I think this is my fourth post in less than a week - a lot for me. Even though our leader over at Barefoot Bloggers gave us ever time to get our cooking done over the summer I still almost didn't make it on this one. Looked too good to pass up though and it is always easy to get rid of some coffee cake at my wife's work.
I made one mistake while making this recipe. I bought a Nordic Ware Bavaria Bundt Pan a few years ago. This is not something I would normally but without having a use for it but it was at our company store for less that $10 so I couldn't pass it up. After buying it, it has sat in our cupboard ever since. When this recipe came up I figure it was my perfect opportunity to try my pan.
It is a beautiful pan, heavy cast-aluminum with a nice design and a non-stick finish. I figured out there was one issue when I got to the part where I put the batter in the pan and it says to do half batter, half streusel, half batter, half streusel. When the cake is done it wants you to flip it out streusel side (or bottom side) up. I can't really display a cake from this pan bottom side up. I wasn't sure if it would work to put the streusel in first so I made a little but of a sacrifice and decided to have both streusel layers inside the cake - this means I don't have a nice streusel topping. My second issue came in plating the cake. The pan, even with non-stick finish ( oiled and floured ) did not want to let go of the cake. You can see in the picture above that I lost a small layer on the top of the cake. Not sure if a different cake would work out better or not.
Despite my issues, the cake was a big winner. I sent a bunch of it to my wife's work and got these comments back:
"Yum! It was awesome!"
"I think it was your husband's best cake to date, but then again I'm not much of a cake and frosting guy. This was coffee cake? Superb!"
I would have to agree that it was really good. Very moist and good flavor. I especially like the hint of maple flavor from the glaze - I love maple anything.
Thanks to Gwenn of Cooking in Pajamas for this pick. Check out the picture of her Sour Cream Coffee cake - that is what it is supposed to look like.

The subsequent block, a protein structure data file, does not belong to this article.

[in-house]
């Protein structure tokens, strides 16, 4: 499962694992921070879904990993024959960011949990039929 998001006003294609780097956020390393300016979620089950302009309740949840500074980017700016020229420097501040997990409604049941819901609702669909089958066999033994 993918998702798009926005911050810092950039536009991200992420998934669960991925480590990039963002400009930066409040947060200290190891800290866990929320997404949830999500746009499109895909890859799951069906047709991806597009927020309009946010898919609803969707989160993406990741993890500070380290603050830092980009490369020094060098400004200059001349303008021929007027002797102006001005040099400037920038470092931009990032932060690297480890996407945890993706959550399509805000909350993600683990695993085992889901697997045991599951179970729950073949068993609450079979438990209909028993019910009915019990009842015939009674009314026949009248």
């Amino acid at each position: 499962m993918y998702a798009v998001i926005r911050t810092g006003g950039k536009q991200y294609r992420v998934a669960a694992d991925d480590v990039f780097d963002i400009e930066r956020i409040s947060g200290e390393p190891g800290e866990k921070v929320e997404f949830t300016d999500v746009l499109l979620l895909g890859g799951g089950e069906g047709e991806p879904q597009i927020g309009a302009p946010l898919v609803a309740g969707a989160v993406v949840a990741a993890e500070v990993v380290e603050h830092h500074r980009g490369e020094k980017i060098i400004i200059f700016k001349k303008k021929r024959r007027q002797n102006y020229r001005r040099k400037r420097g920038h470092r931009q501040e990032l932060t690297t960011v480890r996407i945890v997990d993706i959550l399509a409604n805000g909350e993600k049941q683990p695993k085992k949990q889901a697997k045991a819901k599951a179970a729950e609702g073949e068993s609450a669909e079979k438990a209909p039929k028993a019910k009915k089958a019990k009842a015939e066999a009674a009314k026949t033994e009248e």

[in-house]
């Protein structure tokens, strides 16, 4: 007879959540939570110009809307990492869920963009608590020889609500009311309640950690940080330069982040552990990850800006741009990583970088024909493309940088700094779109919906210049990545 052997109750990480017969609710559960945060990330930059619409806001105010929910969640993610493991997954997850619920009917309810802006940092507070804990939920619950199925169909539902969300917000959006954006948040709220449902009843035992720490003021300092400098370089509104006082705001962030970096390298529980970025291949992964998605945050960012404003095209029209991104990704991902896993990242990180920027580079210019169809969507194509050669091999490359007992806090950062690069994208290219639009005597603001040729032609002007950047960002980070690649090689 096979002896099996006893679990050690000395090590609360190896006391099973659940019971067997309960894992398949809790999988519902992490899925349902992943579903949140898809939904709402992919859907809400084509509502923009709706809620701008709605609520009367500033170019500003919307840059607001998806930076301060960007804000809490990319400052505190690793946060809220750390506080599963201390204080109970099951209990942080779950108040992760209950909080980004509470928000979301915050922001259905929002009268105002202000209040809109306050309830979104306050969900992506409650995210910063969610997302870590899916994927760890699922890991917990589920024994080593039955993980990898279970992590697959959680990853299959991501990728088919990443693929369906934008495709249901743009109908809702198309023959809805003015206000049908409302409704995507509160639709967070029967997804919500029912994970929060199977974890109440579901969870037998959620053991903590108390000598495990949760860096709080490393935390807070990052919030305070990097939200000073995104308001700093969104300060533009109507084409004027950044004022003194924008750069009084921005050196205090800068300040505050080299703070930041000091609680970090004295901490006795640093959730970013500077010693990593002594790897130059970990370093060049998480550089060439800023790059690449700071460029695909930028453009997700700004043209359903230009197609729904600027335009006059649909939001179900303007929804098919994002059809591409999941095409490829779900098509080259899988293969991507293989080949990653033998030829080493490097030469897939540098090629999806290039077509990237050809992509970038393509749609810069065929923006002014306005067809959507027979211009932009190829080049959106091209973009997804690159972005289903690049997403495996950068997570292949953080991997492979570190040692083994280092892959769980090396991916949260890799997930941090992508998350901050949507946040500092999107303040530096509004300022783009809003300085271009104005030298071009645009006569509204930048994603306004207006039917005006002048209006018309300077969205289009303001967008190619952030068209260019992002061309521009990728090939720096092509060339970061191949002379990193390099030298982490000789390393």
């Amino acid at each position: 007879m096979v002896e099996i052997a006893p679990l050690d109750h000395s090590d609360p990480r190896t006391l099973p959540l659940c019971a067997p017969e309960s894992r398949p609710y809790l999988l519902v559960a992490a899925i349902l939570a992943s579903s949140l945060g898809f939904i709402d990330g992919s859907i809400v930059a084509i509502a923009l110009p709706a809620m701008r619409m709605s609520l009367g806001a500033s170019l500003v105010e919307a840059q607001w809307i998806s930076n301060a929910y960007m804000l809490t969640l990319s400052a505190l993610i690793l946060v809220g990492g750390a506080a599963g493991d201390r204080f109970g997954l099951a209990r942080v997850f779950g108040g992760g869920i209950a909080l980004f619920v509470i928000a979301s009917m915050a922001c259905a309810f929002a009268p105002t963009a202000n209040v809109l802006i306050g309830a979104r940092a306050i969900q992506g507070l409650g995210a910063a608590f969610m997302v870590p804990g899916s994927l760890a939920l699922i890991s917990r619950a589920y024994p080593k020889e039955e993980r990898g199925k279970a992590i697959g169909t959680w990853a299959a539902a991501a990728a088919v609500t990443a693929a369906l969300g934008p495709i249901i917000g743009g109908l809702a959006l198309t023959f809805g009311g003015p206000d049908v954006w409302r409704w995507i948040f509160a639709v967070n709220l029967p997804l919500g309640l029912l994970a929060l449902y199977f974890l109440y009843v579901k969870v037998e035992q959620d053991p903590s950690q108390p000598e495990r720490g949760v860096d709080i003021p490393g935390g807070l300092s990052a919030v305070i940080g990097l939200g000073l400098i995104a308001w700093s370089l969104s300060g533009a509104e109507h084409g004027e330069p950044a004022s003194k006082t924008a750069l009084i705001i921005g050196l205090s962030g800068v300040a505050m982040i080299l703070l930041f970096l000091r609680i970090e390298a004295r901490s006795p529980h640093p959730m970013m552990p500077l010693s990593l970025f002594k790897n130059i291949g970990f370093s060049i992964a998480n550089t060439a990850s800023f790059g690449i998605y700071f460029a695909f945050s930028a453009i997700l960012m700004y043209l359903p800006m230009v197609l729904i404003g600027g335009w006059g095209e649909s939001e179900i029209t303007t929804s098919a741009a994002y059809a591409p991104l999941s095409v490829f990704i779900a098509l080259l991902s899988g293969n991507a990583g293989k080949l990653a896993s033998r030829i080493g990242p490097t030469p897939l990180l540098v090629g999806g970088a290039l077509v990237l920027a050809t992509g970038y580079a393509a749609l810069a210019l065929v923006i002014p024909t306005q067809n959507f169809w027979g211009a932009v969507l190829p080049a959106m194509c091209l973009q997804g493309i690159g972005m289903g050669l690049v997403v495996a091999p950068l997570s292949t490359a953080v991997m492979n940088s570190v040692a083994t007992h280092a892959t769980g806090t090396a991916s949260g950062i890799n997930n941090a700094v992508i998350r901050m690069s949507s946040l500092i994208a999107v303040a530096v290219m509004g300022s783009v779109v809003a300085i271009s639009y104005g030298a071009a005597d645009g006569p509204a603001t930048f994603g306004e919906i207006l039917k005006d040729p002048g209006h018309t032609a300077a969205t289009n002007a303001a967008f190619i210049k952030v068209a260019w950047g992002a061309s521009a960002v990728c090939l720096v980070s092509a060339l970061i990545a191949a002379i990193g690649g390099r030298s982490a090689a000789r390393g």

Sour Cream Coffee Cake(Source: Barefoot Contessa Parties!, Page 37)Yields 8-10 servingsIngredients
For the streusel:
- 12 tablespoons (1 1/2 sticks) unsalted butter at room temperature
- 1 1/2 cups granulated sugar
- 3 extra-large eggs at room temperature
- 1 1/2 teaspoons pure vanilla extract
- 1 1/4 cups sour cream
- 2 1/2 cups cake flour (not self-rising)
- 2 teaspoons baking powder
- 1/2 teaspoon baking soda
- 1/2 teaspoon kosher salt
- 1/4 cup light brown sugar, packed
- 1/2 cup all-purpose flour
- 1 1/2 teaspoons ground cinnamon
- 1/4 teaspoon kosher salt
- 3 tablespoons cold unsalted butter, cut into pieces
- 3/4 cup chopped walnuts, optionalFor the glaze:
- 1/2 cup confectioners' sugar
- 2 tablespoons real maple syrupDirections
- Preheat the oven to 350 degrees F. Grease and flour a 10-inch tube pan.
- Cream the butter and sugar in the bowl of an electric mixer fitted with the paddle attachment for 4 to 5 minutes, until light. Add the eggs 1 at a time, then add the vanilla and sour cream. In a separate bowl, sift together the flour, baking powder, baking soda, and salt. With the mixer on low, add the flour mixture to the batter until just combined. Finish stirring with a spatula to be sure the batter is completely mixed.
- For the streusel, place the brown sugar, flour, cinnamon, salt, and butter in a bowl and pinch together with your fingers until it forms a crumble. Mix in the walnuts, if desired.
- Spoon half the batter into the pan and spread it out with a knife. Sprinkle with 3/4 cup streusel. Spoon the rest of the batter in the pan, spread it out, and scatter the remaining streusel on top. Bake for 50 to 60 minutes, until a cake tester comes out clean.
- Let cool on a wire rack for at least 30 minutes. Carefully transfer the cake, streusel side up, onto a serving plate. Whisk the confectioners' sugar and maple syrup together, adding a few drops of water if necessary, to make the glaze runny. Drizzle as much as you like over the cake with a fork or spoon.